The last bastion of French pride.
The poor old French. Once the dominant world culture with their own empire and the aristocrats of Russia taking French lessons to sound sophisticated at their salon parties, now their colonies are gone and they’re just another star on the European flag.
But holding out against the forces of cultural assimilation is the plucky comic figure, Asterix, who just turned 50. Just as the indomitable Gauls continue to resist the Roman occupation in the pages of the comic, Asterix has come to represent the spirit of French cultural pride and the “cultural exception:http://en.wikipedia.org/wiki/Cultural_exception. The books have sold some 330 million copies worldwide, the films) have been a hit, there’s an Asterix theme park outside Paris and LSD blotters with the druid Getafix – inventor of the magic potion – burned many of our brain cells back in the golden days of Goa Trance.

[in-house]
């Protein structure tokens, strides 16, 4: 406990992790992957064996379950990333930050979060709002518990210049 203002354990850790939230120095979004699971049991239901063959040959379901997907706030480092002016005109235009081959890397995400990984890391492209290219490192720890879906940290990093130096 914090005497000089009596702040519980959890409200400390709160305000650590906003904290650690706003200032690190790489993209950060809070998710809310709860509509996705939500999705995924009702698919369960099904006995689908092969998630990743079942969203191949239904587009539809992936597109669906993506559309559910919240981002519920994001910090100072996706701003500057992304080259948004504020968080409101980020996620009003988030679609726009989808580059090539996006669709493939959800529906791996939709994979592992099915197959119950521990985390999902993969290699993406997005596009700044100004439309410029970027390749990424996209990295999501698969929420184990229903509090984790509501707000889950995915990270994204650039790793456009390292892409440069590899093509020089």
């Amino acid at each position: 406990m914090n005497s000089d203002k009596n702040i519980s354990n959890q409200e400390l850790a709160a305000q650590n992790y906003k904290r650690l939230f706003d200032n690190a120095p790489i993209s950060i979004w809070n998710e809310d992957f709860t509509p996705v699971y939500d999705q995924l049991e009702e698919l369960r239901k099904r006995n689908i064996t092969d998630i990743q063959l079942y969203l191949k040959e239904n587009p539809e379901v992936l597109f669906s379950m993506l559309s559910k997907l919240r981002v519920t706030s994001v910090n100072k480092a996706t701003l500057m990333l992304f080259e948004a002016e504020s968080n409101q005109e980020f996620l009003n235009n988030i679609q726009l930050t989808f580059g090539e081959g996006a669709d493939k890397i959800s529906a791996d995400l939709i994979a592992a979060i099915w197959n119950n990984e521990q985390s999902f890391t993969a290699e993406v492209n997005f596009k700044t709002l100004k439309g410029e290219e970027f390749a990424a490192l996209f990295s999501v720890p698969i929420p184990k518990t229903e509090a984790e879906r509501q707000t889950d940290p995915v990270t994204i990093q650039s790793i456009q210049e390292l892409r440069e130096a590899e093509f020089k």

Such a cultural bastion has Asterix been that there is even talk of the Asterix Syndrome which can either refer to French pride in their cultural legacy or their stubborn resistance to resist the inevitable effects of globalisation.
But for the rest of us Asterix will always be a favourite simply for the way the comics lampooned just about every race in the known world, from the precise fastidiousness of the Swiss to the quirky nerdiness of the British.
The plots may have sucked since writer, Rene Goscinny died (and we assume he must be rolling in his grave now that Asterix even advertises McDonald’s but Asterix and Obelix still represent the little man against the occupying forces of the Empire and comics are some of the best travel tales out there.